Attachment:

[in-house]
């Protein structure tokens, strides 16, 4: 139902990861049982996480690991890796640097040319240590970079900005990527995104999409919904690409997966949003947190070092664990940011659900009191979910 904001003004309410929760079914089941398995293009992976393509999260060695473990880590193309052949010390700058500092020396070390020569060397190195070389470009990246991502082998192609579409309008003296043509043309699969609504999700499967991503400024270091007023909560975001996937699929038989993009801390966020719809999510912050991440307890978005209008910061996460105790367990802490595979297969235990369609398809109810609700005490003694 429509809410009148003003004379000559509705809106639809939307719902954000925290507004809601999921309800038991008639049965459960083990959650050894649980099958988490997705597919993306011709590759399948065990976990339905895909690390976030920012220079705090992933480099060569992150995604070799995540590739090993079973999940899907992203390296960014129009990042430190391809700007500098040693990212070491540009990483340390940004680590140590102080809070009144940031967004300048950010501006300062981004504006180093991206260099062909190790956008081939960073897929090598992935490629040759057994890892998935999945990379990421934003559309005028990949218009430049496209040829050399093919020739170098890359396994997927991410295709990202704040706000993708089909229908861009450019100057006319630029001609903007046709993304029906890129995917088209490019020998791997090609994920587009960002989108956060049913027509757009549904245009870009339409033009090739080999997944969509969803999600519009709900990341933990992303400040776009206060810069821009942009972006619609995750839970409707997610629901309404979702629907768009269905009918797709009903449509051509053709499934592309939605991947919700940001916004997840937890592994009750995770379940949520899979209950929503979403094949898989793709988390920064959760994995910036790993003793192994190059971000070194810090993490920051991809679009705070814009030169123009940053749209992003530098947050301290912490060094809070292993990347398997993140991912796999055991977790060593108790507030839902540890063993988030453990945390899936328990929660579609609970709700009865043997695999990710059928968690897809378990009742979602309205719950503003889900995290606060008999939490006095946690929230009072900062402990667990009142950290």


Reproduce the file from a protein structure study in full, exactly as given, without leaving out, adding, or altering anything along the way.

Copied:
[in-house]
């Protein structure tokens, strides 16, 4: 139902990861049982996480690991890796640097040319240590970079900005990527995104999409919904690409997966949003947190070092664990940011659900009191979910 904001003004309410929760079914089941398995293009992976393509999260060695473990880590193309052949010390700058500092020396070390020569060397190195070389470009990246991502082998192609579409309008003296043509043309699969609504999700499967991503400024270091007023909560975001996937699929038989993009801390966020719809999510912050991440307890978005209008910061996460105790367990802490595979297969235990369609398809109810609700005490003694 429509809410009148003003004379000559509705809106639809939307719902954000925290507004809601999921309800038991008639049965459960083990959650050894649980099958988490997705597919993306011709590759399948065990976990339905895909690390976030920012220079705090992933480099060569992150995604070799995540590739090993079973999940899907992203390296960014129009990042430190391809700007500098040693990212070491540009990483340390940004680590140590102080809070009144940031967004300048950010501006300062981004504006180093991206260099062909190790956008081939960073897929090598992935490629040759057994890892998935999945990379990421934003559309005028990949218009430049496209040829050399093919020739170098890359396994997927991410295709990202704040706000993708089909229908861009450019100057006319630029001609903007046709993304029906890129995917088209490019020998791997090609994920587009960002989108956060049913027509757009549904245009870009339409033009090739080999997944969509969803999600519009709900990341933990992303400040776009206060810069821009942009972006619609995750839970409707997610629901309404979702629907768009269905009918797709009903449509051509053709499934592309939605991947919700940001916004997840937890592994009750995770379940949520899979209950929503979403094949898989793709988390920064959760994995910036790993003793192994190059971000070194810090993490920051991809679009705070814009030169123009940053749209992003530098947050301290912490060094809070292993990347398997993140991912796999055991977790060593108790507030839902540890063993988030453990945390899936328990929660579609609970709700009865043997695999990710059928968690897809378990009742979602309205719950503003889900995290606060008999939490006095946690929230009072900062402990667990009142950290």